I’ve been reading Richard Russo’s short story collection The Whore’s Child as a follow-up to the introduction he wrote for BASS 2010. The collection was published in 2002 after his Pulitzer-Prize winning novel, Empire Falls.
The title story, “The Whore’s Child,” originally published in Harper’s, was a wonderful read, and had the same mesmerizing, irresistible quality as the description of the Singer lecture. A 90-year-old nun shows up in a college Advanced Fiction workshop taught by the narrator (which no doubt added to my enjoyment as the setting was so familiar), and proceeds to write a memoir of her childhood at the mercy of nuns who never let her forget she was, indeed, a whore’s child. The other students offer critiques that are both heartbreaking and hilarious, given the circumstances, until one of them totally changes the nun’s perception of a crucial part of her past. These critiques – how to make the story work as fiction, when it was not fiction at all – were wonderful; I’ve read so many essays on how real life doesn’t necessarily make good fiction and how it must often be adjusted to add drama and suspense, and here was that advice in action. I even copied one comment, a flaw that feels very familiar to me, to use in my own writing:
“It’s a victim story,” one student recognized. “The character is being acted on by outside forces, but she has no choices, which means there can be no consequences to anything she does. If she doesn’t participate in her own destiny, where’s the story?”
This has immense meaning in the context of the story, as the nun is, remember, writing a nonfiction account of her life, and she considers this idea, of choices, very carefully.
I was enthralled by the memoir-within-a-story, giddy with recognition of the behavior of the teacher and other students, as well as impatient with same, and then devastated by the final classroom session and closing scene. Part of my enjoyment was of course from having been in similar situations, having seen “outsiders” dealing with technical criticism – having been an outsider dealing with such criticism, let’s be honest, just a little – that is far more personal than the critiquer realizes. The helplessness of the teacher to deal with the student – an illegitimate student, unregistered, not supposed to be there at all – echoes her situation as a child, and in some ways heals it, as she was allowed to stay. I got a bit impatient with the manipulation of the teacher’s family circumstances to make it somehow parallel the nun’s, though in a very different way; it felt a little forced to me, but not painfully so. I loved that the college, the nun’s house (nunnery?), and her church were all located near “Forest Avenue” when Russo is from Maine and there is in Portland a Forest Avenue bearing a college and of course many churches. But the nun was the star of this show, it was her story, and whatever impression the other stories make, this one is worth the book.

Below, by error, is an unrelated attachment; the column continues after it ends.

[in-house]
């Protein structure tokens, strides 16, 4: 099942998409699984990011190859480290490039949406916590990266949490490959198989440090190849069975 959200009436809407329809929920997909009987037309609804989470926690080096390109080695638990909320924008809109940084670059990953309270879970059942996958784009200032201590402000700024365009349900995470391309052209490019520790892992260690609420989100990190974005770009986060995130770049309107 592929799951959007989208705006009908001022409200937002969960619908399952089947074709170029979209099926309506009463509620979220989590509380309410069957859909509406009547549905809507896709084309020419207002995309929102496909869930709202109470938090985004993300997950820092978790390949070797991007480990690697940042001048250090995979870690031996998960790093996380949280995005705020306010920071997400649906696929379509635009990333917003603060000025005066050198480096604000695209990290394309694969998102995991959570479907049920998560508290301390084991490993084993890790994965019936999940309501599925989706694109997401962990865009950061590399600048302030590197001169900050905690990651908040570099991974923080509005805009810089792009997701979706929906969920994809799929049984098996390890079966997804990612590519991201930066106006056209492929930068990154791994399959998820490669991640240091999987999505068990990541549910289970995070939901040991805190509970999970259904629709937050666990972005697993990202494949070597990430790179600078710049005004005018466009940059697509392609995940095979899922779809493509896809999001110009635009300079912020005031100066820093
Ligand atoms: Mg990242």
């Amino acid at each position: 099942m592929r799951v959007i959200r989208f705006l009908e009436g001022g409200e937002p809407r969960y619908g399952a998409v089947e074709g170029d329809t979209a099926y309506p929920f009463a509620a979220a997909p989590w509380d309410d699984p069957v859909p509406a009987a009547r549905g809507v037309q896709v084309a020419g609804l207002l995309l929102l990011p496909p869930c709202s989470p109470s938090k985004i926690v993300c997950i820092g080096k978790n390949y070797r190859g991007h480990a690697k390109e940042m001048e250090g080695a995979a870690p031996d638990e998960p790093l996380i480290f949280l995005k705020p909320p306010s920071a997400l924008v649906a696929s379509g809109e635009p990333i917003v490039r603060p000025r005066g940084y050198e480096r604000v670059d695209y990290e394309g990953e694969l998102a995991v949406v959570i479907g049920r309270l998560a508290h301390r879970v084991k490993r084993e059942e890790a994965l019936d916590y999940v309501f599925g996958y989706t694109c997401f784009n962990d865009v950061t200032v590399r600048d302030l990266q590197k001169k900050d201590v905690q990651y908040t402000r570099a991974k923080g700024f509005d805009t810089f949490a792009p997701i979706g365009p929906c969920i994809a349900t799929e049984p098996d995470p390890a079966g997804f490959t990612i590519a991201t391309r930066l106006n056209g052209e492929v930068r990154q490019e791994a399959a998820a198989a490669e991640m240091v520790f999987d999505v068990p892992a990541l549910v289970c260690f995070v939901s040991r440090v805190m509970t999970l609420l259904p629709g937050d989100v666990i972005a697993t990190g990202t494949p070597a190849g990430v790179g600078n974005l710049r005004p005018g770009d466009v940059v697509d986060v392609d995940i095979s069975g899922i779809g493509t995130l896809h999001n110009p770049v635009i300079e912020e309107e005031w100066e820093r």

The next story, “Monhegan Light,” originally in Esquire was less successful for me. It featured a Hollywood film maker (once a gaffer, now a Director of Photography, but famous for his talent at hiding flaws through lighting) visiting his dead wife’s former lover, a semi-famous artist, on an island off the Maine coast after having received a painting of his wife. I found the opening very confusing – his wife, her sister, and his current girlfriend, plus the artist/lover, just got jumbled and I found it impossible to get grounded and know who was who, what the relationships were, and what was going on. About halfway through the story I did get up to speed, but I never really got with the program, never cared about anyone, and found only slight enjoyment in the story.
Third, we have “The Farther You Go” (from Shenandoahwhich I had to skim over again to remember. Oh, right, Dad runs hubby out of town after he hits Daughter while Son watches. This didn’t work for me at all, and I struggled to read through it. I just wasn’t interested by anything. But I might try again. I think the title is more important than I realized on first read.
Then we get to “Joy Ride”, originally published in Meridian. I wasn’t feeling very hopeful, but I was soon entranced, and it turned out to be almost as enjoyable as the first story. Set in the early 60’s, told from the POV of a twelve-year-old boy who is on the brink of becoming a delinquent (back when they still called them that), it’s the study of a wife who leaves her husband and drives across country to escape, not abuse or anything serious, but quiet desperation following a nebulous relationship with a man who showed her more was possible. The boy’s perceptions are wonderful: he isn’t sure he wants to run away from home but doesn’t seem to have much choice; he doubts his courage and isn’t sure Mom is doing the right thing (she seems to have mood swings, whether she’s supposed to be downright pathological or not I can’t tell). It’s a sharp family portrait and I felt scornful and sympathetic to all of them at different points. The resolution seemed a little rushed, but it worked well enough. There’s an incident in a restaurant that I thought was going in a different direction, and I’m still not sure what to make of it, other than it ended up as more of a model of courage for the boy than what I thought it would be, a pair of con-men teaming up. The end includes what might be seen as a bit of revisionism, but maybe not, depending on how you read it. There are some wonderful images throughout, especially those involving multitudes of tiny glass cuts from a broken windshield, which reminded me of one of my favorite quotes: “Any idiot can face a crisis, it’s this day-to-day living that wears you out” (Chekhov).
There are three more stories which I’ll cover later. So far, 50/50, which isn’t bad, especially since both of the hits were solid hits.